Monday, April 06, 2009

I cannot stop sympathizing with Palestinians

I know some of them supported Saddam and Zarqawi. I still cannot stop sympathizing with them. I cannot ignore the injustice of their plight. Many Iraqi Shia, including my parents, feel this way, despite the fact that some Palestinians will not stop praising Saddam. It bothers me (and most Shia) that Palestinians in general seemed to side with the Sunni insurgency in Iraq, but it is not surprising, given that most Palestinians are Sunni. It bothers me that hardcore Baathists make the Palestinian cause the number one cause for Iraq, and some of the most passionate supporters of Palestine are some of the biggest jerks in the world. This doesn't change the fact that Palestinians have been victimized in the last 60 years. The injustice continues, and people continue to write about it.

Through an exchange with a fellow Iraqi Shi3i, I came across the article below. I find it interesting that many of the great writers who expose the injustice are Jewish, and yet many American Christians disbelieve them or dismiss them.

'Middle East peacemaking has been smothered in deceptive euphemisms, so let me state bluntly that each of these claims is a lie. Israel, not Hamas, violated the truce: Hamas undertook to stop firing rockets into Israel; in return, Israel was to ease its throttlehold on Gaza. In fact, during the truce, it tightened it further. This was confirmed not only by every neutral international observer and NGO on the scene but by Brigadier General (Res.) Shmuel Zakai, a former commander of the IDF’s Gaza Division. In an interview in Ha’aretz on 22 December, he accused Israel’s government of having made a ‘central error’ during the tahdiyeh, the six-month period of relative truce, by failing ‘to take advantage of the calm to improve, rather than markedly worsen, the economic plight of the Palestinians of the Strip . . . When you create a tahdiyeh, and the economic pressure on the Strip continues,’ General Zakai said, ‘it is obvious that Hamas will try to reach an improved tahdiyeh, and that their way to achieve this is resumed Qassam fire . . . You cannot just land blows, leave the Palestinians in Gaza in the economic distress they’re in, and expect that Hamas will just sit around and do nothing.’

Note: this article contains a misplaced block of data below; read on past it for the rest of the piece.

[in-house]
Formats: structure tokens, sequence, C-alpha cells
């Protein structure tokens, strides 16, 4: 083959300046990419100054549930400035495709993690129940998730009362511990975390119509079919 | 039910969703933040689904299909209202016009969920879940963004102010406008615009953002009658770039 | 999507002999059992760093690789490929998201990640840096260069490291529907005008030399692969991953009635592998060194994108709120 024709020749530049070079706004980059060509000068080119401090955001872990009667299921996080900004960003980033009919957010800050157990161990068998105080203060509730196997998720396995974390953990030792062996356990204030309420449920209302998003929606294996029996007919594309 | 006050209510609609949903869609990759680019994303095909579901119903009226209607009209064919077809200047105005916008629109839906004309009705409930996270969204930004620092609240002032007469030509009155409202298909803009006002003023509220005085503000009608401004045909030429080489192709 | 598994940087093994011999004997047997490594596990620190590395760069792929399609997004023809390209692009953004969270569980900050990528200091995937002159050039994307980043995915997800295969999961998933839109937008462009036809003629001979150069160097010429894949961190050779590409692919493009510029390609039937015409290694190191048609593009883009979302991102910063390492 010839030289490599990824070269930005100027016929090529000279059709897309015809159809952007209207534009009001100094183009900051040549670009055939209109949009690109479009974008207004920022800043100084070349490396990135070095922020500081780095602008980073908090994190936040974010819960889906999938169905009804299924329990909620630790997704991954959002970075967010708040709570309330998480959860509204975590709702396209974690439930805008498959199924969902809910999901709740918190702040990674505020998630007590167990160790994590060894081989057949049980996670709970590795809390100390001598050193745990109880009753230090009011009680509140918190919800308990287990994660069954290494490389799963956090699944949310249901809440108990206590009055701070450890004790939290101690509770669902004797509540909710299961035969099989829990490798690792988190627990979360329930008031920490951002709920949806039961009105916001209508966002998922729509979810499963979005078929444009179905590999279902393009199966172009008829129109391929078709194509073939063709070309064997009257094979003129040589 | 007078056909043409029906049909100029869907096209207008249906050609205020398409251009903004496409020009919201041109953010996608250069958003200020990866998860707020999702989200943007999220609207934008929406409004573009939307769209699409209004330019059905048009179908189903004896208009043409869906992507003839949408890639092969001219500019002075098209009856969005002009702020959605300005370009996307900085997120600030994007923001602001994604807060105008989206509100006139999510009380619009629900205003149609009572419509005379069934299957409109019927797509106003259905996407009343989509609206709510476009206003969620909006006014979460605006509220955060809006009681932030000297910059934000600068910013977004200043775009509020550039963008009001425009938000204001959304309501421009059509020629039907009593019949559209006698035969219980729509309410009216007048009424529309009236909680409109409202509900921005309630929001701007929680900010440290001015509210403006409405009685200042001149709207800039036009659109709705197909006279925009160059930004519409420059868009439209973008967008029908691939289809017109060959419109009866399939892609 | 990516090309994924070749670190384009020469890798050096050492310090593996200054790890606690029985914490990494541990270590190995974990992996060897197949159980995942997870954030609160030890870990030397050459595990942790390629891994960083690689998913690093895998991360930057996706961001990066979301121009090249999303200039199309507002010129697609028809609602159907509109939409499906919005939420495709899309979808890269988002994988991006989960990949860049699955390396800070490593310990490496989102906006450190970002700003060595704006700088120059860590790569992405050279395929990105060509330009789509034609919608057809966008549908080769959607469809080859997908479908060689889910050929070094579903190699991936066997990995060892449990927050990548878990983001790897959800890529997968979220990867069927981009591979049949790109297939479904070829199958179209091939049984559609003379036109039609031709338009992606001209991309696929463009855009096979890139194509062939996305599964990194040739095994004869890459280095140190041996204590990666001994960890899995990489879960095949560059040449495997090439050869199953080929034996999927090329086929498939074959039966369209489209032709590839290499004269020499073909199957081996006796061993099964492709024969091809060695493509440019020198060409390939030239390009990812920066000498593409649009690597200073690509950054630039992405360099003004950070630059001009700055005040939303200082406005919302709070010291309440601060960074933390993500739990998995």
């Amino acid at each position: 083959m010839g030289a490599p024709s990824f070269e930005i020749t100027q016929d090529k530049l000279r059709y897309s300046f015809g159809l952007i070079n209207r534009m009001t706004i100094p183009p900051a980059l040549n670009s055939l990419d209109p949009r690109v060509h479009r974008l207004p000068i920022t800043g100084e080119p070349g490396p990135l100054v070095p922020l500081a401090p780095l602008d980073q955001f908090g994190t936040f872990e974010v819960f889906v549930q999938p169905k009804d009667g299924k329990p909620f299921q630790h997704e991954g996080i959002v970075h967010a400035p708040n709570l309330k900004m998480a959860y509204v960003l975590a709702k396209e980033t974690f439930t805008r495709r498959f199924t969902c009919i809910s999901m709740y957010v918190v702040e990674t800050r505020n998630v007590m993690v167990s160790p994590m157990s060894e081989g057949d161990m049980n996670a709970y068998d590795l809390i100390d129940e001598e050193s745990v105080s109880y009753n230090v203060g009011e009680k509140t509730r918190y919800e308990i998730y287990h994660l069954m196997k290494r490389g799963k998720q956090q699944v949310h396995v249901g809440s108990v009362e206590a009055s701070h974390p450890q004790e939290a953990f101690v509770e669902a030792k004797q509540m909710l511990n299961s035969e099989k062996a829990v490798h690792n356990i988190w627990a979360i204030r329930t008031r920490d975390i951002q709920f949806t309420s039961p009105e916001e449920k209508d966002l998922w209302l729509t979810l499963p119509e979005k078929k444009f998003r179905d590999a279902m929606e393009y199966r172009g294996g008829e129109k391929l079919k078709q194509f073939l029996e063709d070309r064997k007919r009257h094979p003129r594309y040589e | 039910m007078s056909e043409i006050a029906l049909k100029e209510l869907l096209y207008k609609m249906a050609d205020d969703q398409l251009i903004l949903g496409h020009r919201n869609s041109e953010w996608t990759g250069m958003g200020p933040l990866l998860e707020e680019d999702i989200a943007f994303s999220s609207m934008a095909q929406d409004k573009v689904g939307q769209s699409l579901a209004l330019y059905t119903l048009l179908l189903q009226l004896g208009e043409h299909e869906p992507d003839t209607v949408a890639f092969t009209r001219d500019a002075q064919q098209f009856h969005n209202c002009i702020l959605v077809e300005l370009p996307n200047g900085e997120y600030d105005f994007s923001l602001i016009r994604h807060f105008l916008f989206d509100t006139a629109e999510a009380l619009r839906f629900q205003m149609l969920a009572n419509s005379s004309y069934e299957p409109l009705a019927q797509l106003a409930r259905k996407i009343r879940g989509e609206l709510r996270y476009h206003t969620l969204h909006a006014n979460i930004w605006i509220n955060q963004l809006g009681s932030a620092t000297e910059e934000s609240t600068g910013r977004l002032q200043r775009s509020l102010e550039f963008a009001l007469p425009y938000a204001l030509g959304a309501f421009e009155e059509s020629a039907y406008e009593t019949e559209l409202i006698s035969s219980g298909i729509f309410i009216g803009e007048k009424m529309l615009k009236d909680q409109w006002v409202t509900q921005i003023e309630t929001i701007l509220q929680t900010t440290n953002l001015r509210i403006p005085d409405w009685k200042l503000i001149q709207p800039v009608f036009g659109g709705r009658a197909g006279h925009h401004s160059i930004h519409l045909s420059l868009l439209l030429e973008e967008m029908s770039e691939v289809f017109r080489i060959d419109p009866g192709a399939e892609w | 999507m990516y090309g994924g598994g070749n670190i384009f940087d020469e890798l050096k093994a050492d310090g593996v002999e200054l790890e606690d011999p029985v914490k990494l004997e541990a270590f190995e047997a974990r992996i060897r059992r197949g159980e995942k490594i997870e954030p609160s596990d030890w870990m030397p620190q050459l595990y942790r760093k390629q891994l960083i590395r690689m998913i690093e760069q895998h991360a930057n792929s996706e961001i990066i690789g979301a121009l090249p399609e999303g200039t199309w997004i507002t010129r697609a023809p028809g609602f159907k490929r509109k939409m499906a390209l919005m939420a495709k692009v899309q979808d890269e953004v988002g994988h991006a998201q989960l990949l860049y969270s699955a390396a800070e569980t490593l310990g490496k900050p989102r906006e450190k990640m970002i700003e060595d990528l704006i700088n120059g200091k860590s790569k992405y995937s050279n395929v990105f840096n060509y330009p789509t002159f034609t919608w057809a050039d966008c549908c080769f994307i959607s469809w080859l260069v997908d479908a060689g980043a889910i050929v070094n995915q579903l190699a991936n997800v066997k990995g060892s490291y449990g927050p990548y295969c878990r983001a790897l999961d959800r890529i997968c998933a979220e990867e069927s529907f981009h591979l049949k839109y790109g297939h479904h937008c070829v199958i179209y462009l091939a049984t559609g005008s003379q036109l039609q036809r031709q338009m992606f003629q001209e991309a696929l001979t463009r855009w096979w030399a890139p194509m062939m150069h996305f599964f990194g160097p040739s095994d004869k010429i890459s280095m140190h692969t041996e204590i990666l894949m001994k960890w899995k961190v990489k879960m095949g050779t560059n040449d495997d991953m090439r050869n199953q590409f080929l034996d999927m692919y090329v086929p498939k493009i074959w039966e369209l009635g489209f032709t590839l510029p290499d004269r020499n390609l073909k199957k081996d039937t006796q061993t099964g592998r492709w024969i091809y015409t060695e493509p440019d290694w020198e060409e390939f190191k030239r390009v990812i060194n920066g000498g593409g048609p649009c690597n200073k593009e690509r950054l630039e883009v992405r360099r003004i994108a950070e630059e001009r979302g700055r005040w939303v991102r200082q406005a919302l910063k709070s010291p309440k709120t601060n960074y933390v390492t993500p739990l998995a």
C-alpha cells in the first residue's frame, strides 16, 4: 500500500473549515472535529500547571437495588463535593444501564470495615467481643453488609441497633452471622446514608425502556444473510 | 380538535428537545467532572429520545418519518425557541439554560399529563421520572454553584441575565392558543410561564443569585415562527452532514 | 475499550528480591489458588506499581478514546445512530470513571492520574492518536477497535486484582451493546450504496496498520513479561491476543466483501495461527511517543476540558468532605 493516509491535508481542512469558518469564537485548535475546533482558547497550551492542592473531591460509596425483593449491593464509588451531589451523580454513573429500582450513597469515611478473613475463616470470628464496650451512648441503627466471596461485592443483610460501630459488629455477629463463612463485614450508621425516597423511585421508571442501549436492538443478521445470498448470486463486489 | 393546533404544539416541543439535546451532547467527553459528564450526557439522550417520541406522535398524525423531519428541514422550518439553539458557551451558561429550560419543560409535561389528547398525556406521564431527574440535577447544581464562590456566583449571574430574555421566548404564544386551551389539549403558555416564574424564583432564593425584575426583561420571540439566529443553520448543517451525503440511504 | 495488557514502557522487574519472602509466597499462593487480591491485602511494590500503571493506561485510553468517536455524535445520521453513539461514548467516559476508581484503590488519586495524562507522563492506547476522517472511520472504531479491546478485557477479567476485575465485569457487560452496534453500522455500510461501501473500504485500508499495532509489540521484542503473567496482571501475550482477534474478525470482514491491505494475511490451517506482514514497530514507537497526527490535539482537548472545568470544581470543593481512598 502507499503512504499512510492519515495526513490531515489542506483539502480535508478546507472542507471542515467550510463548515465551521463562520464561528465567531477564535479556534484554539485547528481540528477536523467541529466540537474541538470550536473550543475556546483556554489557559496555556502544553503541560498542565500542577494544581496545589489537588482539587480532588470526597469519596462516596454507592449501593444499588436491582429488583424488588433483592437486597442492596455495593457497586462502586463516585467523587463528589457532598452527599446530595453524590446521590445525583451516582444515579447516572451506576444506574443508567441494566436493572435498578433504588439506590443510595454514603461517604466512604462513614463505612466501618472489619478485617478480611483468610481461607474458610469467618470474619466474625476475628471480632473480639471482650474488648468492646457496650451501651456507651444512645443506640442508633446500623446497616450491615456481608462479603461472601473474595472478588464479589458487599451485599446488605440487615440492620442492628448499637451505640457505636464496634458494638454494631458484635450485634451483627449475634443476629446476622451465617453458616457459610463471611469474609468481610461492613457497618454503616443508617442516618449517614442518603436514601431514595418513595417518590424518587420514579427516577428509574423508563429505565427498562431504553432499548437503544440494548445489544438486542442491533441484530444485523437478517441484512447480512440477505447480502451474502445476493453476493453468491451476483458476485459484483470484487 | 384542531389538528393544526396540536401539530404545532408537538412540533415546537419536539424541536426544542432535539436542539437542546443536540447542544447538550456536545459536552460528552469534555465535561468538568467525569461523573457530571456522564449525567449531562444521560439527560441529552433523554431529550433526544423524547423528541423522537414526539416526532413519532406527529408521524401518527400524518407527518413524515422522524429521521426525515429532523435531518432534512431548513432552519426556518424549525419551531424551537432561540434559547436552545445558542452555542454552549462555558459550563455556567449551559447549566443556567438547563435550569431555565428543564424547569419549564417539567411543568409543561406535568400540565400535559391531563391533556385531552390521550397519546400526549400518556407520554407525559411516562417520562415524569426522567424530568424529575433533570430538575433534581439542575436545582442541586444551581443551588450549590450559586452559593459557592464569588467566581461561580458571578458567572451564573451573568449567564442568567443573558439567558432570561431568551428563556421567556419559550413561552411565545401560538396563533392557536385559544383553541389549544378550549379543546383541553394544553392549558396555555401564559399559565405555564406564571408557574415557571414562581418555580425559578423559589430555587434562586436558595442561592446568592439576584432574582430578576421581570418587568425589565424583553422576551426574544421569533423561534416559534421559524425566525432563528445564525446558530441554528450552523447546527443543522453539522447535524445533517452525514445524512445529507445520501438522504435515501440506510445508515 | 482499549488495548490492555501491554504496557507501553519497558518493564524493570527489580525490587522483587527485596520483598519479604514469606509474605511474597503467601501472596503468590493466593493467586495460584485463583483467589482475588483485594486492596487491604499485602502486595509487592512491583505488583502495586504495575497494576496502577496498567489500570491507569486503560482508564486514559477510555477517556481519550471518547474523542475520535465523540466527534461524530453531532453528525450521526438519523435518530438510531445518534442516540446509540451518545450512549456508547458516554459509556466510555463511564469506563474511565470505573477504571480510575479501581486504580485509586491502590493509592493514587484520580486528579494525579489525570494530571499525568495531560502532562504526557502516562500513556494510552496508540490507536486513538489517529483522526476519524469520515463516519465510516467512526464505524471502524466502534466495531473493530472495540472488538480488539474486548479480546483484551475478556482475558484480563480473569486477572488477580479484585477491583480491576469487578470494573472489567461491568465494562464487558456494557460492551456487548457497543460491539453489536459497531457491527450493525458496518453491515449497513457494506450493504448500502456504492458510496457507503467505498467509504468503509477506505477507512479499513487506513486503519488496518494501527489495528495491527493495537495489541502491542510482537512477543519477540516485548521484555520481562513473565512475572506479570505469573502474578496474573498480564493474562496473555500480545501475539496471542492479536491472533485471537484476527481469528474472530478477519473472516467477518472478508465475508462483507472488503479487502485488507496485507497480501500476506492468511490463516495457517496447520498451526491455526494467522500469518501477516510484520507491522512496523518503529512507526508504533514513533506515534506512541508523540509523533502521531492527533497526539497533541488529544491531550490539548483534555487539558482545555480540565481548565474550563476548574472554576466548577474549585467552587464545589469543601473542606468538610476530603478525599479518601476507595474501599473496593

'It is too easy to describe Hamas simply as a ‘terror organisation’. It is a religious nationalist movement that resorts to terrorism, as the Zionist movement did during its struggle for statehood, in the mistaken belief that it is the only way to end an oppressive occupation and bring about a Palestinian state. While Hamas’s ideology formally calls for that state to be established on the ruins of the state of Israel, this doesn’t determine Hamas’s actual policies today any more than the same declaration in the PLO charter determined Fatah’s actions.

...Halevy also pointed out the absurdity of linking Hamas to al-Qaida. "In the eyes of al-Qaida, the members of Hamas are perceived as heretics due to their stated desire to participate, even indirectly, in processes of any understandings or agreements with Israel. [The Hamas political bureau chief, Khaled] Mashal’s declaration diametrically contradicts al-Qaida’s approach, and provides Israel with an opportunity, perhaps a historic one, to leverage it for the better." '

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